In this article, we'll look at the rules for firing at-will employees and what your company can do to protect itself from charges of firing discrimination.
To Check or Not to Check? Straight Talk about EEOC Guidelines for Conducting Criminal Background Checks
While background checks may seem to be a valuable tool for spotting resume fraud or heading off negligent hiring claims, they can also land a company in hot water if an applicant claims the company used its criminal background check policy to discriminate unfairly. The EEOC recently released a warning that it would vigorously prosecute claims of discrimination based on background checks. With the risk of a negligent hiring suit on one side and the risk of a discrimination suit on the other, how can a company stay in compliance?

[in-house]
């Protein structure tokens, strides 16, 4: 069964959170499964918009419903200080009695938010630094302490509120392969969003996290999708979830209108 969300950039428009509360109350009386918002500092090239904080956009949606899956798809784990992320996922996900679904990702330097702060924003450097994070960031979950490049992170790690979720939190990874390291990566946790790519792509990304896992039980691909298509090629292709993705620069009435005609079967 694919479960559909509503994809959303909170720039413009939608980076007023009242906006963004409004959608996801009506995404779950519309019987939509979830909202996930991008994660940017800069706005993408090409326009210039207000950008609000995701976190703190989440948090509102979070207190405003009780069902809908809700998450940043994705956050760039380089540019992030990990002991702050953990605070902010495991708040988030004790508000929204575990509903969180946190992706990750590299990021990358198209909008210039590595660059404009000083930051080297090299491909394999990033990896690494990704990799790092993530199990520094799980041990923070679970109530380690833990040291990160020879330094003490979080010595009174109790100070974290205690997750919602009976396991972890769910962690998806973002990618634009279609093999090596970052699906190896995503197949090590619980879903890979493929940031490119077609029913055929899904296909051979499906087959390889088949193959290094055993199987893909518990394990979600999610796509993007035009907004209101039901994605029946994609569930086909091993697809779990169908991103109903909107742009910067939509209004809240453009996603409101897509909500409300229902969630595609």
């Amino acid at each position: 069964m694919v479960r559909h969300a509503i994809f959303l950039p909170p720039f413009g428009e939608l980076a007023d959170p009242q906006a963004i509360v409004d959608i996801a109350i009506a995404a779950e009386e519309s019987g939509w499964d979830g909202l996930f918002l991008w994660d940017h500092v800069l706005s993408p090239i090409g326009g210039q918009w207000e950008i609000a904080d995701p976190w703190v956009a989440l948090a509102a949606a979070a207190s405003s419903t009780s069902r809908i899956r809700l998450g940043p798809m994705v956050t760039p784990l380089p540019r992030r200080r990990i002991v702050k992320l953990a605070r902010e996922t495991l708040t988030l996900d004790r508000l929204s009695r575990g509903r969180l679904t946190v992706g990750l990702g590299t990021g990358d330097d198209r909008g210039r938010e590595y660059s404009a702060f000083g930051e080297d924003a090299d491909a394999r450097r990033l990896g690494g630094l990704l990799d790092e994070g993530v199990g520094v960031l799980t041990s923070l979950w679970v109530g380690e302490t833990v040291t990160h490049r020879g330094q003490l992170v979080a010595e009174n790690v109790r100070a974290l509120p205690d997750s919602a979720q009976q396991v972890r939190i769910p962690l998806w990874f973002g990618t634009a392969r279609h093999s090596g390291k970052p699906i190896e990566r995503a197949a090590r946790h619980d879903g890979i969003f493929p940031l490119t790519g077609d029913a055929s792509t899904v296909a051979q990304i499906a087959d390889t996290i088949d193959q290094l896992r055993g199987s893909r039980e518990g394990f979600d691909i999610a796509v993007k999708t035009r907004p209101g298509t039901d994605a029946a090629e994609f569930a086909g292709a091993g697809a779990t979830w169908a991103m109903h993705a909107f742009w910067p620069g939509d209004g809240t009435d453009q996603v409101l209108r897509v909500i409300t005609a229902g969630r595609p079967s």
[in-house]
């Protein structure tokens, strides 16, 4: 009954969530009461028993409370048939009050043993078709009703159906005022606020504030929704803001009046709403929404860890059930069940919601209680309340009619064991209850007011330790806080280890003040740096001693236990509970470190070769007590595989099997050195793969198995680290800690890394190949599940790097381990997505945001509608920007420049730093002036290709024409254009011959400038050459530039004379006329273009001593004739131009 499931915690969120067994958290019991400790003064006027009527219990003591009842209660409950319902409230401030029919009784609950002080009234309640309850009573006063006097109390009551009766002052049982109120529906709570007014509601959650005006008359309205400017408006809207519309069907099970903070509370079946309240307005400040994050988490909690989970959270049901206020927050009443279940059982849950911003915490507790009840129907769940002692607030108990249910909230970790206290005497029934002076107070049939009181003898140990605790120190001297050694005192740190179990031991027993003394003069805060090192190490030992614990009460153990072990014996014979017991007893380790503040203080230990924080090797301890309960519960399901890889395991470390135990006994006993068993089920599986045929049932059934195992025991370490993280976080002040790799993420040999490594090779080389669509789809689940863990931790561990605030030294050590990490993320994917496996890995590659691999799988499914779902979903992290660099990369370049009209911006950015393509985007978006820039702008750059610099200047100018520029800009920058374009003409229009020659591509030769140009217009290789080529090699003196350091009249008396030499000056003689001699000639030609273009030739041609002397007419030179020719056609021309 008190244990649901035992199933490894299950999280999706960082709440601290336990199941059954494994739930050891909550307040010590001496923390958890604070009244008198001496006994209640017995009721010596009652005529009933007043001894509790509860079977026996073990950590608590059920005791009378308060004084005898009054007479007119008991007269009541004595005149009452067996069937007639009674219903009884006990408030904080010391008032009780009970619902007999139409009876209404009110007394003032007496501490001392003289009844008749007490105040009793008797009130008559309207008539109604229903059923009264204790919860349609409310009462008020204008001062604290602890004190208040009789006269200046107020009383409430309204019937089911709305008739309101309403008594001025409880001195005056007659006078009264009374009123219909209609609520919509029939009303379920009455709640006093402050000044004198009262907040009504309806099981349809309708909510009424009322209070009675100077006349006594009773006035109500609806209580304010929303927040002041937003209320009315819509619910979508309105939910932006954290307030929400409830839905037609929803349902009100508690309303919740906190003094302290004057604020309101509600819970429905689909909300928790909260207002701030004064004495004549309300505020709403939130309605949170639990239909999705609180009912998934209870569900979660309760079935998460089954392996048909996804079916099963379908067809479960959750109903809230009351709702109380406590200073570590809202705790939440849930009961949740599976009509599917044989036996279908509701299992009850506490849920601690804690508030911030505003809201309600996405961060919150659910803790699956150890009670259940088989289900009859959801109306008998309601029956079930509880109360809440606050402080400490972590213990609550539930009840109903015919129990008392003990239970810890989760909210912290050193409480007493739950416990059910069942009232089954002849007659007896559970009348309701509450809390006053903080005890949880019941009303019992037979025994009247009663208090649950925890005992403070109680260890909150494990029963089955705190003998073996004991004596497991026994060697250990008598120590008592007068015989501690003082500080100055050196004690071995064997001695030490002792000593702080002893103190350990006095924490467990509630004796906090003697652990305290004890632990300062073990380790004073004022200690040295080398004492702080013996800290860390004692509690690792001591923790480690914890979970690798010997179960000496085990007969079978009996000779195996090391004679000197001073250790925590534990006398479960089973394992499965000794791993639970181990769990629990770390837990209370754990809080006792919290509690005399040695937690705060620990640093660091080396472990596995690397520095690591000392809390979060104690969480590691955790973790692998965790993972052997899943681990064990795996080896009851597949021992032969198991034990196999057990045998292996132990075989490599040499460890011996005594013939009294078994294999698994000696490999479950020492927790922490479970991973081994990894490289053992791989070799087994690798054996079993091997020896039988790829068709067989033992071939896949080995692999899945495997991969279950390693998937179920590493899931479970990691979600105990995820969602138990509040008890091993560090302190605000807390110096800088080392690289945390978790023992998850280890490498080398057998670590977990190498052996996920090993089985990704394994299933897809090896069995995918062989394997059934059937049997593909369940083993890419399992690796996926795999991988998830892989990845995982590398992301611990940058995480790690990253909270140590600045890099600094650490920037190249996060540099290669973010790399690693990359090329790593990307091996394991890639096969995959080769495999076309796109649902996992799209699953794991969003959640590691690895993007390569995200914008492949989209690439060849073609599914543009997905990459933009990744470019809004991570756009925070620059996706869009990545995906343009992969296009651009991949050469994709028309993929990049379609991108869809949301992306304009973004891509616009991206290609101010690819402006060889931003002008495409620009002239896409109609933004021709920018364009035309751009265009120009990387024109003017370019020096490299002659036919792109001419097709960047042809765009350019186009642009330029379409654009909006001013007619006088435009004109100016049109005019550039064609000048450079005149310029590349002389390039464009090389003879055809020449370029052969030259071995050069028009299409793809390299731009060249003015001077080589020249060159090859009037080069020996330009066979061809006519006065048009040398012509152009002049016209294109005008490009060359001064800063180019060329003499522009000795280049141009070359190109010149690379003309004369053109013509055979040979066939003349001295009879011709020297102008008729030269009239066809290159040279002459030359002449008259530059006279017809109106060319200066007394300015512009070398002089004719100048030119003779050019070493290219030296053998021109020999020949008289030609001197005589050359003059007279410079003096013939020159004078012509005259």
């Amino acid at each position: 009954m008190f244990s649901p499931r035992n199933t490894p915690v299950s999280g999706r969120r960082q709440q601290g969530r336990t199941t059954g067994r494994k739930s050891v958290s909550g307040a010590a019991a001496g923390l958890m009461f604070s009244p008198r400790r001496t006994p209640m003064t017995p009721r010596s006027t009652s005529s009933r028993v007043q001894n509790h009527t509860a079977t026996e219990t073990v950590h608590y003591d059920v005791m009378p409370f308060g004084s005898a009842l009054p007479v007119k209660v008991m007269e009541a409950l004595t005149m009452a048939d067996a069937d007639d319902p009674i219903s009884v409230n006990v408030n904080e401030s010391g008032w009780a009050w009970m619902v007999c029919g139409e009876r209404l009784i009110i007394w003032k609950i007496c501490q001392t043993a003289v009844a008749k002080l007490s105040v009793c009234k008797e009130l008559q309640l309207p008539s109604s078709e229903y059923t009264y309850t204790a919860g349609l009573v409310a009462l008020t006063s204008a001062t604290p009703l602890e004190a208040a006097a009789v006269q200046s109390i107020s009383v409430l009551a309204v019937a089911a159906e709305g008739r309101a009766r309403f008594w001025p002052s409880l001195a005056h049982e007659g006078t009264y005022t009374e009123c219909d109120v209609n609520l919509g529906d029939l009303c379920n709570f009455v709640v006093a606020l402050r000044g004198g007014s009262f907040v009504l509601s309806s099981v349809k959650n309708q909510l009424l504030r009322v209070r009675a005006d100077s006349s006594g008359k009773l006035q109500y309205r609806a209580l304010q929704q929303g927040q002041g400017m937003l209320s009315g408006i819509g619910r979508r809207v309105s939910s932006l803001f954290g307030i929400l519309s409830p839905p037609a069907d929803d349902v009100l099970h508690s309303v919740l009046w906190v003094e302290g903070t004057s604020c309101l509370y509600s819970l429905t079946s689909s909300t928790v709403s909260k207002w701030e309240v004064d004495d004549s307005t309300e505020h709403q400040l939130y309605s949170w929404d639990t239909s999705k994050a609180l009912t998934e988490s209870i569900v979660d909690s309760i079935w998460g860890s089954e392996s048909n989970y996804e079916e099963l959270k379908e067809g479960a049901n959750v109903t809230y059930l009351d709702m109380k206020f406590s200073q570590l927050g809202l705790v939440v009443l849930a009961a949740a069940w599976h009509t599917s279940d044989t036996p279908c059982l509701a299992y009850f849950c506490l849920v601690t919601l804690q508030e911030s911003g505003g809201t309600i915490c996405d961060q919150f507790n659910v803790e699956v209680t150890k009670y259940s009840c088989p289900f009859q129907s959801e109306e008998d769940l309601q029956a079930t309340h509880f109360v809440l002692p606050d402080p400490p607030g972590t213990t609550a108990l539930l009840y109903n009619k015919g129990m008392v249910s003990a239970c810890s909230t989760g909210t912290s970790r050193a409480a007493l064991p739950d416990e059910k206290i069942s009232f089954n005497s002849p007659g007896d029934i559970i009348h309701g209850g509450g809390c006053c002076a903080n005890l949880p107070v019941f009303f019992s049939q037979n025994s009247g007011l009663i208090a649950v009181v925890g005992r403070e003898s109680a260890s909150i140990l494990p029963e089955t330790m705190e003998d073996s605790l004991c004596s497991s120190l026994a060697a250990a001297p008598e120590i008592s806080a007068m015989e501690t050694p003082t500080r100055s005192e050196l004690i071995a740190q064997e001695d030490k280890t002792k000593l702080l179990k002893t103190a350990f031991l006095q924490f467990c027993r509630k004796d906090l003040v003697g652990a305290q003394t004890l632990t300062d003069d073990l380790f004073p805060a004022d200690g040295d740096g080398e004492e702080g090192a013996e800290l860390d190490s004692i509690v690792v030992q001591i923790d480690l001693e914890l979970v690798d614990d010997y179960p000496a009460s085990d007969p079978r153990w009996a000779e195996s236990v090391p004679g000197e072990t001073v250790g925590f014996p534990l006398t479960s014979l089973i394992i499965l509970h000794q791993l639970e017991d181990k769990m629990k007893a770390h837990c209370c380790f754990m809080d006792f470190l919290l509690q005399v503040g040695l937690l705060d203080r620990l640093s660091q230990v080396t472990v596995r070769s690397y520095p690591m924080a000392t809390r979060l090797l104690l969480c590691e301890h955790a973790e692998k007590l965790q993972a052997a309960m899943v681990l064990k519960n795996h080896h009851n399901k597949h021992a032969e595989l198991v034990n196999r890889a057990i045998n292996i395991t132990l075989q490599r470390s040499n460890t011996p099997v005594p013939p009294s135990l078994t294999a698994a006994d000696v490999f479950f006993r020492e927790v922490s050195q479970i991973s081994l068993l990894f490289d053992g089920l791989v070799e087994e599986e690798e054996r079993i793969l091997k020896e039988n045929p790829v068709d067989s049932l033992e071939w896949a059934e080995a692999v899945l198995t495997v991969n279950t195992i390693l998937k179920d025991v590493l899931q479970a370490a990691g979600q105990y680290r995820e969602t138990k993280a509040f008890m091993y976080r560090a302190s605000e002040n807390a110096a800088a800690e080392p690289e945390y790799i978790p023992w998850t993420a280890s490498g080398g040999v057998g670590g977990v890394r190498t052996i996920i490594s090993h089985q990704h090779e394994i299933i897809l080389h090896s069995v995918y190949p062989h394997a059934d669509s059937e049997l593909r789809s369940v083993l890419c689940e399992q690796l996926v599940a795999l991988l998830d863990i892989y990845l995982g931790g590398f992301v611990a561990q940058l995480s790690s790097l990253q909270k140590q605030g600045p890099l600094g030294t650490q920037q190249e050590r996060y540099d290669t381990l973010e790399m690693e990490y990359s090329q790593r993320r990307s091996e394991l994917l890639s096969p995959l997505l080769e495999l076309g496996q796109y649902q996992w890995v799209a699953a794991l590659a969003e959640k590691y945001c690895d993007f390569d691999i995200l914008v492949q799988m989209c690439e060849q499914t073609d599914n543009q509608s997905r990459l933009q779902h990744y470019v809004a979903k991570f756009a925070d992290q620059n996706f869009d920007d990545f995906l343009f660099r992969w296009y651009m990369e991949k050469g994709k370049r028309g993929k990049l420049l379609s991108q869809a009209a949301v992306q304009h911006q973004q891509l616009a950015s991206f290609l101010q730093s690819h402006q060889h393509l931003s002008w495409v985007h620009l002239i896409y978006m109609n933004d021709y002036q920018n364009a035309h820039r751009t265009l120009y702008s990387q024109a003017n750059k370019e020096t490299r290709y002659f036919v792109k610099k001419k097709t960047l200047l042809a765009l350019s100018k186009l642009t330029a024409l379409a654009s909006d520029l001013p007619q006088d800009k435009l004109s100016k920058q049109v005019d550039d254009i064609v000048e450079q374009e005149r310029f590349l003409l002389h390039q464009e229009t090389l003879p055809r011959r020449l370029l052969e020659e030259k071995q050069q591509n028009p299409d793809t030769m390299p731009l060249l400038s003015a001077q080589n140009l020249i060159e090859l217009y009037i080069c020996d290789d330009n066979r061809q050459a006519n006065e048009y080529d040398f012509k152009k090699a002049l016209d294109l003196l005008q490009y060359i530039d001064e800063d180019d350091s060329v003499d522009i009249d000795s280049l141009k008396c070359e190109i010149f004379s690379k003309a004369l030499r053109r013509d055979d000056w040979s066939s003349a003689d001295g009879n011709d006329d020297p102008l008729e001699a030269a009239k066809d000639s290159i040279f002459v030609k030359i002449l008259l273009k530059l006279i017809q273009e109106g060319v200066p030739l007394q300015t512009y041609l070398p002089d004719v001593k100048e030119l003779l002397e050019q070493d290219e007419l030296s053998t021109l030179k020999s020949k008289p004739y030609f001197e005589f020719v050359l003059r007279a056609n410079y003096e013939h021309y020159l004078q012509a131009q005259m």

Most hiring managers would love to ask revealing (although, unfortunately, illegal) questions when interviewing job candidates. But as we all know, asking improper interview questions can lead to discrimination or wrongful-discharge lawsuits. So how do you get the information you need without putting your company at risk?
Statistics show that 35 percent of adult Internet users have profiles on at least one social networking site, 75 percent of job recruiters use the Internet as part of the screening process and 25 percent have eliminated candidates based on information found. In addition, the information obtained may not be accurate. However, these sites may contain mistakes or exaggerations or may be maliciously planted.